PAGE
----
JACKSONVILLE, Fla. – Depending on your age, you get a different question about recent historical events.
For the Greatest Generation, it was about your connection to Pearl Harbor and World War II.
Baby Boomers are asked where they were when they heard that President John Kennedy was assassinated. Or Dr. King.
The defining question for Generation X – generally defined as being born between 1965 and 1980 – is about their memories of Sept. 11, 2001.
Some Millennials – born in the 80s and 90s – will remember the terrorist attacks, and certainly the aftermath: the war in Afghanistan and the killing of Osama bin Laden. For those in high school and college at the time 9/11 was used for lessons of current events or recent history. Many from this generation joined the military and deployed as part of the war or terror. Some didn’t make it back home or are still carrying the trauma in their bodies and minds.
My daughter is among the youngest of Generation Z – born in the late 90s through early 2000s. She remembers seeing pictures of burning buildings on TV. We quickly realized we shouldn’t watch the coverage with her in the room.
But how could you not watch? We were witnessing history.
The latest generation grew up in a post 9/11 world: at first a unified (at least if you weren’t Muslim), patriotic United States. Fear of another attack leads to wide acceptance of a new layer of security in travel and at public events. For anyone under age 25, it’s all they’ve ever known.
But a few years later, the housing bubble burst and the country was plunged into recession. People began to retreat to their ideological corners -- perhaps further apart than ever.
Another radical divide came with the revolution in technology. Millennials and beyond grew up with computers, but 9/11 was still primarily a televised event. Smartphones and instant connection and communications wherever/whenever wouldn’t happen for a few years.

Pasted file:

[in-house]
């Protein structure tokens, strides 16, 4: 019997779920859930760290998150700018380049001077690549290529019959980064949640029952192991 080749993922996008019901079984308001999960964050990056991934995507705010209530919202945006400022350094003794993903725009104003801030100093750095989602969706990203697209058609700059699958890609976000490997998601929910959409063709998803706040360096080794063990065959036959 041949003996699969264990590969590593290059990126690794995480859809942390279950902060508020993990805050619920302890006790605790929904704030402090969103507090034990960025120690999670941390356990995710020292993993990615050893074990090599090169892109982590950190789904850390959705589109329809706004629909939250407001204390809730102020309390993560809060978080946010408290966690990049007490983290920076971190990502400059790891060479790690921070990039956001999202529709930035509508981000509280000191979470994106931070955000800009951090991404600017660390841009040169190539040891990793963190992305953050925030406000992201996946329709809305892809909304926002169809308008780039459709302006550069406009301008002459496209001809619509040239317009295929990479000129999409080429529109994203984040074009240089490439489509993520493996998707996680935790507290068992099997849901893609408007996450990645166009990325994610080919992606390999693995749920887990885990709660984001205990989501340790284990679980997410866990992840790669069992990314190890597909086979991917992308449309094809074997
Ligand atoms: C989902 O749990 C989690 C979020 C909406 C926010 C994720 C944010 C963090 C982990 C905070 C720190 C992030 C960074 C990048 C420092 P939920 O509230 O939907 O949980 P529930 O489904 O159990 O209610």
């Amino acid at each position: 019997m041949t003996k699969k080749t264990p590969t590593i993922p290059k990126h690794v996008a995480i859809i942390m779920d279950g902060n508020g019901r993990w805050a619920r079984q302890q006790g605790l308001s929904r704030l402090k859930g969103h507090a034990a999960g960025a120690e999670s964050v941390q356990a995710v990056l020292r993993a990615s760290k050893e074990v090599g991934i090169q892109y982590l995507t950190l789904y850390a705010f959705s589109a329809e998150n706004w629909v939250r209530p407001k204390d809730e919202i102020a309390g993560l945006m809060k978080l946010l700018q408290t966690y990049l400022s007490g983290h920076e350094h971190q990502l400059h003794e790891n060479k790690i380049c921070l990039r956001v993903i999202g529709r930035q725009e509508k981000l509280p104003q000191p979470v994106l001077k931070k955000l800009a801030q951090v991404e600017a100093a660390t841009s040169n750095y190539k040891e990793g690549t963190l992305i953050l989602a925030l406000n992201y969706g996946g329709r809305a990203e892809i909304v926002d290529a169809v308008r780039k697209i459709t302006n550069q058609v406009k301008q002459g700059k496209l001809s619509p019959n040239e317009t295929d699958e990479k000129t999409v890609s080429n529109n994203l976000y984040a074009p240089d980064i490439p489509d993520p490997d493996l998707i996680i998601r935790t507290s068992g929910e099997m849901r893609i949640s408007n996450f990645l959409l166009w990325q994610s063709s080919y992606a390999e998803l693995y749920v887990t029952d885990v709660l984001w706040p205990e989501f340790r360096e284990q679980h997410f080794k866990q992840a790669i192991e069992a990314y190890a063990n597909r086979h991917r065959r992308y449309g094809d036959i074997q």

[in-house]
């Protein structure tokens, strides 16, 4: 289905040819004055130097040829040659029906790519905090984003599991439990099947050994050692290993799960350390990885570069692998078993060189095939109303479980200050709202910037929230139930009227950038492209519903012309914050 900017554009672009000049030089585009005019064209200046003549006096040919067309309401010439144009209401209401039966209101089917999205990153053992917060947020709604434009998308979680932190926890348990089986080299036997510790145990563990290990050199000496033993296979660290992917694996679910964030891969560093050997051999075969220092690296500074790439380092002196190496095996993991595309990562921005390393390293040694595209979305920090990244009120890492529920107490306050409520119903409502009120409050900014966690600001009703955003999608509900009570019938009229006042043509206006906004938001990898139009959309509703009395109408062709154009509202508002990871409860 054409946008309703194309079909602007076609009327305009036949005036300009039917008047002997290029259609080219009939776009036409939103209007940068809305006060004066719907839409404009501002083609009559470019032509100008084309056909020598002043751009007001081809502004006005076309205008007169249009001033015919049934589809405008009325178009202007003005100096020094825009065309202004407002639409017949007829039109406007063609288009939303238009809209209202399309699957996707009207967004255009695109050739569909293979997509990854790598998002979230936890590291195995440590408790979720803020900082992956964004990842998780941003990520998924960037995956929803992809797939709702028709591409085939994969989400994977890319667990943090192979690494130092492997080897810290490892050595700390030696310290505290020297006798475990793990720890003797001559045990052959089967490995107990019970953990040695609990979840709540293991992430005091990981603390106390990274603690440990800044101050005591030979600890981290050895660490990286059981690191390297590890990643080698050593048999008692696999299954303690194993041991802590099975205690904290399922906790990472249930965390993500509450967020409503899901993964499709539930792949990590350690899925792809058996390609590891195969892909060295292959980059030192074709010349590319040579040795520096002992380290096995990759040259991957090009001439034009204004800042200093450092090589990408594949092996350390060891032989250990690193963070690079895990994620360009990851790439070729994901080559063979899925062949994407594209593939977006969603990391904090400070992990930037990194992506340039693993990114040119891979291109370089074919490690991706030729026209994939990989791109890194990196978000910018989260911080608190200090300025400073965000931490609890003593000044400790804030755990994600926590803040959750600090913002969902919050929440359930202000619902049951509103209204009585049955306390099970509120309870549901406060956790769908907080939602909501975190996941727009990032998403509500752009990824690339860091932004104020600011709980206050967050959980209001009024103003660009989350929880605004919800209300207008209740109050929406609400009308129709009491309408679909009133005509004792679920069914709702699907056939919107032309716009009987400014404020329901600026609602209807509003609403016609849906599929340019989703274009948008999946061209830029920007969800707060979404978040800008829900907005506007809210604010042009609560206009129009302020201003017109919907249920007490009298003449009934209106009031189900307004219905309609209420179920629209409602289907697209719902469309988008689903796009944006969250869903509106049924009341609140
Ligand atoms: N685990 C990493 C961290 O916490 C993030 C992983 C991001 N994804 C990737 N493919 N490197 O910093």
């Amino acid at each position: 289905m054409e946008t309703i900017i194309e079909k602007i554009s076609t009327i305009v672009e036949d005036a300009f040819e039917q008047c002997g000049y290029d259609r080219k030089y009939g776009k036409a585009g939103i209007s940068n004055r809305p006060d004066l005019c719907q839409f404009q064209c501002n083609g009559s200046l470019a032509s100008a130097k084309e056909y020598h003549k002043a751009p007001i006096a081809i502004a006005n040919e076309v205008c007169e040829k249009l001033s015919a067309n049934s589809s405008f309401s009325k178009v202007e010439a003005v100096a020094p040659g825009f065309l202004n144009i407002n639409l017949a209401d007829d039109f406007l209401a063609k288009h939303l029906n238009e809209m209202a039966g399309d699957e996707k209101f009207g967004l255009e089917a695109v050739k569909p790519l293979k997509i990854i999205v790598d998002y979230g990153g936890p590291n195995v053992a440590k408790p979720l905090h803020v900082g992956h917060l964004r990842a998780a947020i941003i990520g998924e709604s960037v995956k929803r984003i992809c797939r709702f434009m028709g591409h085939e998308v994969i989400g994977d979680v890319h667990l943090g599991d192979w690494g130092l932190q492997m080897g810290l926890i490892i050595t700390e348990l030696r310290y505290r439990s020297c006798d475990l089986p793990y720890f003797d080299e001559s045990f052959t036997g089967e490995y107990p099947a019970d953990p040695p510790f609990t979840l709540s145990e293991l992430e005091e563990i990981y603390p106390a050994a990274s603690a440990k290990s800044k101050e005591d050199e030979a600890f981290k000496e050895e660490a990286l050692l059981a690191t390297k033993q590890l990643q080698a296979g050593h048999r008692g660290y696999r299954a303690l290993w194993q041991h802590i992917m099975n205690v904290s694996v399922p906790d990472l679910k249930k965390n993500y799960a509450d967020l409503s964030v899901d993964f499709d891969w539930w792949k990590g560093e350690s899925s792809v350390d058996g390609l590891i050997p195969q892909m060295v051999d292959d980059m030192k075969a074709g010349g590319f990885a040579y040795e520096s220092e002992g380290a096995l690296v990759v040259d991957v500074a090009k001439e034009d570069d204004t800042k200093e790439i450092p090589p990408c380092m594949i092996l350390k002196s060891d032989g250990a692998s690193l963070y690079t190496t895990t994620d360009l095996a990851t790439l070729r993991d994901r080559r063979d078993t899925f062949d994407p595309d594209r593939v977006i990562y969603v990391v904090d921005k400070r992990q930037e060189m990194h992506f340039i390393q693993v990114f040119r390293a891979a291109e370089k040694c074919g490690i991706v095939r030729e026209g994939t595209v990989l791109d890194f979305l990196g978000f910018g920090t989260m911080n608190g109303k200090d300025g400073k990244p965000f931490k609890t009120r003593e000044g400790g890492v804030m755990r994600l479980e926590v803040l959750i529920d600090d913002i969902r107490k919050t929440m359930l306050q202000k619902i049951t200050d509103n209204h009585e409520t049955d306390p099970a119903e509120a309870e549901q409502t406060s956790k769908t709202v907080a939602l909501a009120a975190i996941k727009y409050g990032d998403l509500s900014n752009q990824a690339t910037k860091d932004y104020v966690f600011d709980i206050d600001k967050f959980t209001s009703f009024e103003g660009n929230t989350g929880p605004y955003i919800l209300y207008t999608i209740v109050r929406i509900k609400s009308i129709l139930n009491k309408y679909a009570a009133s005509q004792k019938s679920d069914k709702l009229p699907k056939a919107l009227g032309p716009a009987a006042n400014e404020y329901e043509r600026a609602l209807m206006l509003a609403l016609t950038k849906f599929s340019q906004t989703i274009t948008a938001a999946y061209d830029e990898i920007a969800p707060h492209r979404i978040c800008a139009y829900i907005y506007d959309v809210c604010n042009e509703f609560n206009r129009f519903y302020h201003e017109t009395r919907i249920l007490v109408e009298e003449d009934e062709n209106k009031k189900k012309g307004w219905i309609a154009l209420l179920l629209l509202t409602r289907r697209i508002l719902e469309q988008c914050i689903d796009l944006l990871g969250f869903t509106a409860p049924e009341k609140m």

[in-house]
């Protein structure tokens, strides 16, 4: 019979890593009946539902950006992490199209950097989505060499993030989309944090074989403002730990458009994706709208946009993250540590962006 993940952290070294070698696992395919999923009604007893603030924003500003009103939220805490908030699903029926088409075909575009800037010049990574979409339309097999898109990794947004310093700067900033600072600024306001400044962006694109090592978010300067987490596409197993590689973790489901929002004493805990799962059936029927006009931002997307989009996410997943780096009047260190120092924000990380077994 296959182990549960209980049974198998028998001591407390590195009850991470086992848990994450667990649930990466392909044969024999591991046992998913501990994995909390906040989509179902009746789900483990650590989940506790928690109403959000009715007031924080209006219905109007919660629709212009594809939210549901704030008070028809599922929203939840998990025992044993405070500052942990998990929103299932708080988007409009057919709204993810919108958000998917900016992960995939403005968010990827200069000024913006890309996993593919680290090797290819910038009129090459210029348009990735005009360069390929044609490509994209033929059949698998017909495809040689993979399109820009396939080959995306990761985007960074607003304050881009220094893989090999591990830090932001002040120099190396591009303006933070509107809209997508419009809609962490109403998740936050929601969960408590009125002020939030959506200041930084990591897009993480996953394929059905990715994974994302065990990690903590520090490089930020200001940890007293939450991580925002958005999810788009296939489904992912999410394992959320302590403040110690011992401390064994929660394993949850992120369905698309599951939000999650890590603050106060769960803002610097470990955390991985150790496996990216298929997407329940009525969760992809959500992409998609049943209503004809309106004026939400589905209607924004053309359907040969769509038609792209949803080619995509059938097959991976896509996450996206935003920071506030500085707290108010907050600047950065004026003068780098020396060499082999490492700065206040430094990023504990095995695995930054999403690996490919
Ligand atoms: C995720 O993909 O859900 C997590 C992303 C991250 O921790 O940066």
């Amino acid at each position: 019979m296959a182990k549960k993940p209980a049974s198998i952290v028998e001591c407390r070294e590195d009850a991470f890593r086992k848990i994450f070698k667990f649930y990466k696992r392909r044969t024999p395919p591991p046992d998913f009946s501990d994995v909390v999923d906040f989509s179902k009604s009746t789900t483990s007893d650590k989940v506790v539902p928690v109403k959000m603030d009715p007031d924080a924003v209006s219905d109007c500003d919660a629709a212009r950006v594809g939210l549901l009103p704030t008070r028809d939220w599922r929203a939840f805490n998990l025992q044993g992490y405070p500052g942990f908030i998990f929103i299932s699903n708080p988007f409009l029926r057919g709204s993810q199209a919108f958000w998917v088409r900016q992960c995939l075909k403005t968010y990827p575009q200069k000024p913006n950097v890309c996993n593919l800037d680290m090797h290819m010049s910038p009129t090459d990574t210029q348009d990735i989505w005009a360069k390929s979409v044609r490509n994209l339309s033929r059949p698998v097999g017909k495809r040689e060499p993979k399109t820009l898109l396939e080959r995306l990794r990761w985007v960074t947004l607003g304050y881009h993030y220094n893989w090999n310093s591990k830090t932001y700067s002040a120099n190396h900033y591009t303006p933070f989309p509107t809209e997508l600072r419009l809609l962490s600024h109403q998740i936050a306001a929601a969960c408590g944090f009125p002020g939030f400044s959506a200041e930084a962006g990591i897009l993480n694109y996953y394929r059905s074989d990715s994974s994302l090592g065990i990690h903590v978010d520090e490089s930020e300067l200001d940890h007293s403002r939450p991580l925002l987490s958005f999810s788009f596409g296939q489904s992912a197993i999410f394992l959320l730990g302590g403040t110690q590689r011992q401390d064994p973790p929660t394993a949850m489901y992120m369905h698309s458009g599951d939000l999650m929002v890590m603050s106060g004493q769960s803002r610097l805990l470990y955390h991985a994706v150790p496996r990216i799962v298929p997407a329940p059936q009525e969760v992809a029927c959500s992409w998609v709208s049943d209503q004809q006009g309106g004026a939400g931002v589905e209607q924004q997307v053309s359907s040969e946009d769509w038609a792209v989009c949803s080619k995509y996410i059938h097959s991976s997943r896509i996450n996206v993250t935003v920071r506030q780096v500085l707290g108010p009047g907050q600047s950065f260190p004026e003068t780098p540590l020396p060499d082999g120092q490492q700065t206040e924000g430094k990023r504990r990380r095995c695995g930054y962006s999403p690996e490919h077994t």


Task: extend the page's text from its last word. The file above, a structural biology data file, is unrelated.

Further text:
Entering the 2000s, social media, instant messaging and a proliferation of online news sources became the norm. Would the country, the world ever experience a communal event again?
Yes, but not in the same way.
Early last year, coronavirus changed everything. It actually touched more people than any of those previous generation-defining events. While only 12% of Americans actually caught COVID-19 – so far -- life as we know it was turned upside down for almost everyone.
For most of the youngest among us, going into lockdown means isolation from friends and setbacks in both emotional and academic development. For those a little older, graduations were either canceled or virtual, and the prospects of getting a job plummeted.
Research done early in the pandemic shows those between ages 18 and 23 were hit the hardest.
A March 2020 Pew Research survey found that “half of older Gen Zers reported that they or someone in their household had lost a job or taken a cut in pay because of the outbreak, significantly higher than the shares of Millennials (40%), Gen Xers (36%) and Baby Boomers (25%) who said the same.”
And this generation’s defining moment wasn’t a moment. We’re still living with it 18 months later. While it appears we may be cresting our third (some say our fourth) surge in COVID-19 cases, hospitalizations and deaths, medical experts are concerned the mu variant or something we haven’t even heard of yet could create another spike in the fall or winter.
The polarization of political rhetoric and splintered media giving sometimes wildly different information all presented as the truth is slowing our nation’s recovery. The fact that only 64% of adults in the United States are fully vaccinated nearly six months after the free shots became available to everyone speaks volumes about our lack of unity.
It’s way too early to know the long-term impact of the pandemic on Gen Z and the rest of us. A decade or two after this pandemic is under control, others will analyze what we’ve learned. Hopefully, both our children and our country will be healthy and work together on the challenges of their generation.